April marked the two-year anniversary of the U.S. Supreme Court’s decision in Kiobel v. Royal Dutch Petroleum, 133 S. Ct. 1659 (2013). Kiobel further restricted the district court’s ability to recognize common law causes of action under the Alien Tort Statute (ATS) and articulated a new “touch and concern” test for determining when it is permissible for an ATS claimant to seek the extraterritorial application of federal law. Although it did not bar all extraterritorial claims, the majority opinion by Chief Justice John Roberts shut the door to most ATS suits brought by foreign plaintiffs against foreign defendants for conduct occurring on foreign soil. But as to how courts should confront claims not involving Kiobel’s “foreign-cubed” fact pattern, the legal community continues to debate. Recent rulings from the federal bench offer a fresh opportunity to assess what remains of the ATS and suggest an emerging circuit split.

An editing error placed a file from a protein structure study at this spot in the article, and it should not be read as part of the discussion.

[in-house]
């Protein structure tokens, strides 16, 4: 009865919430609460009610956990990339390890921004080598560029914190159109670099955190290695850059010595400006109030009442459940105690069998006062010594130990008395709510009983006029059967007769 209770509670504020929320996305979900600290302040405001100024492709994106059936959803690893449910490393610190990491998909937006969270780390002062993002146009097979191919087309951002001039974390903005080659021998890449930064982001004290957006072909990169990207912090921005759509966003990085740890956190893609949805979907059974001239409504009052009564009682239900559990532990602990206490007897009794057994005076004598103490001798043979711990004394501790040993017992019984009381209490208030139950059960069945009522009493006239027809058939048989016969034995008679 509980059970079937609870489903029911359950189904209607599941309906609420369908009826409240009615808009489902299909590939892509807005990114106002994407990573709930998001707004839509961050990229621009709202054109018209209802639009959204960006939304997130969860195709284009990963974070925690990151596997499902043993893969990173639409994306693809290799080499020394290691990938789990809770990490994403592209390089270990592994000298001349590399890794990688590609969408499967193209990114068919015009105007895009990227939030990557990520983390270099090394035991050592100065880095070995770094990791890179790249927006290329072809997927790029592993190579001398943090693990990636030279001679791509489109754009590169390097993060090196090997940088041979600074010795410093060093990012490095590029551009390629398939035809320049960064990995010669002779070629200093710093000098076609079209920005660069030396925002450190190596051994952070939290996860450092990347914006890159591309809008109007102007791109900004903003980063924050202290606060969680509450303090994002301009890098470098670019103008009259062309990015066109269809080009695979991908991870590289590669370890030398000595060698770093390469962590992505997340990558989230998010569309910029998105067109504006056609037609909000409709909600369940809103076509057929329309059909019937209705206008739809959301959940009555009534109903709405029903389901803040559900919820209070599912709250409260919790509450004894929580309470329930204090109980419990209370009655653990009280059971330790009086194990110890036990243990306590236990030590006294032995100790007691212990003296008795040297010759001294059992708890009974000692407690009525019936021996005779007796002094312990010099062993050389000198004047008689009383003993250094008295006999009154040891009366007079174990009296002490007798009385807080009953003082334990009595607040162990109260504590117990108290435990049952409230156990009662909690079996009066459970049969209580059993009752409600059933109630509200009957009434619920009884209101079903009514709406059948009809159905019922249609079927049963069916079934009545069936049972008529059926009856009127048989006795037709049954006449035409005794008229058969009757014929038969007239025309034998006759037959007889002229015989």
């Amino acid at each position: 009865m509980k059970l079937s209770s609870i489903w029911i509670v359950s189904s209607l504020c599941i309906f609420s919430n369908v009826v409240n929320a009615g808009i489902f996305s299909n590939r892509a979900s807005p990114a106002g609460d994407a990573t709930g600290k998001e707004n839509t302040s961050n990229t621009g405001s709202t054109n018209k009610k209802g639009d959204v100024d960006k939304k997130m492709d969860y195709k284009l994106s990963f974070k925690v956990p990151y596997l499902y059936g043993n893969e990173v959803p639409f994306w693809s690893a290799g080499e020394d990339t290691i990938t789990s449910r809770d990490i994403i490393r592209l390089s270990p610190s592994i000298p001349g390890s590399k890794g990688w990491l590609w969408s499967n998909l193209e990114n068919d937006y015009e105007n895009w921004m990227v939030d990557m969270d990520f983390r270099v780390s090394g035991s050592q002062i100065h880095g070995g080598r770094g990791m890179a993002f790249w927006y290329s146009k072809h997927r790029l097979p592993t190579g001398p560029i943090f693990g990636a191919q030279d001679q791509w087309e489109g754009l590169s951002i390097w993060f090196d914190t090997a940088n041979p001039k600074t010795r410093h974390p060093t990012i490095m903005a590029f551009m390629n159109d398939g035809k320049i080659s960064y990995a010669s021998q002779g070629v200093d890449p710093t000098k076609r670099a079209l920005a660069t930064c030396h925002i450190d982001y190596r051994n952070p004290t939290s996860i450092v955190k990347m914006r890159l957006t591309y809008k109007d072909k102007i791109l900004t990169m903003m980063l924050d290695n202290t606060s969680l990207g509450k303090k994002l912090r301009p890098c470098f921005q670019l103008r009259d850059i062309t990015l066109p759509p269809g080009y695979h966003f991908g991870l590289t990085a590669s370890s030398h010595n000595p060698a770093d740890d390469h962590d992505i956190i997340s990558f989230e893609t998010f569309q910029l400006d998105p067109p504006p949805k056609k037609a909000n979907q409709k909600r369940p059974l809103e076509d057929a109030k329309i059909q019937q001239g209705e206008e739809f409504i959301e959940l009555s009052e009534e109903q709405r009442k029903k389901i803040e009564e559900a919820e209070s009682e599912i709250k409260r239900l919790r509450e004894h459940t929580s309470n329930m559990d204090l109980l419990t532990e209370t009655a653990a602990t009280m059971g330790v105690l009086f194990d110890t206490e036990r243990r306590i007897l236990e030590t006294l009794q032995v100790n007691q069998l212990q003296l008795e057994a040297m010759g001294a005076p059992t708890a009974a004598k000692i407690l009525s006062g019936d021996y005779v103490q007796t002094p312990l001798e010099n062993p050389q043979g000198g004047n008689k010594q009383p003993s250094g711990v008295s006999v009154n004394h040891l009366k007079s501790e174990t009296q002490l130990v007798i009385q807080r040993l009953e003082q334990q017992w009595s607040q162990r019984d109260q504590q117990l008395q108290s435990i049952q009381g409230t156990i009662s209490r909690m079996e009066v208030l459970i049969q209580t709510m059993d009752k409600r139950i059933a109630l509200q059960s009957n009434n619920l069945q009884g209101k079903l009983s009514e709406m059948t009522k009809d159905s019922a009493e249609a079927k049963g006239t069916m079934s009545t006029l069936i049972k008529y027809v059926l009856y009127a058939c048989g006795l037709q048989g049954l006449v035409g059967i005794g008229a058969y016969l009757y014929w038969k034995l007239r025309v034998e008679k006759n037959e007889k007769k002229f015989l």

Kiobel involved claims brought against a foreign corporation for the actions of its foreign-incorporated joint subsidiary under a 1789 law that permits non-U.S. citizens to pursue particular cases in U.S. courts over violations of international law. A majority of the court applied a canon of statutory interpretation known as the “presumption against extraterritorial application” to the ATS. And in a crisp closing paragraph, Roberts used a rather fusty phrase from real property law to note that a tort committed outside the United States may be actionable “where the claims touch and concern the territory of the United States…with sufficient force to displace the presumption against extraterritorial application.”
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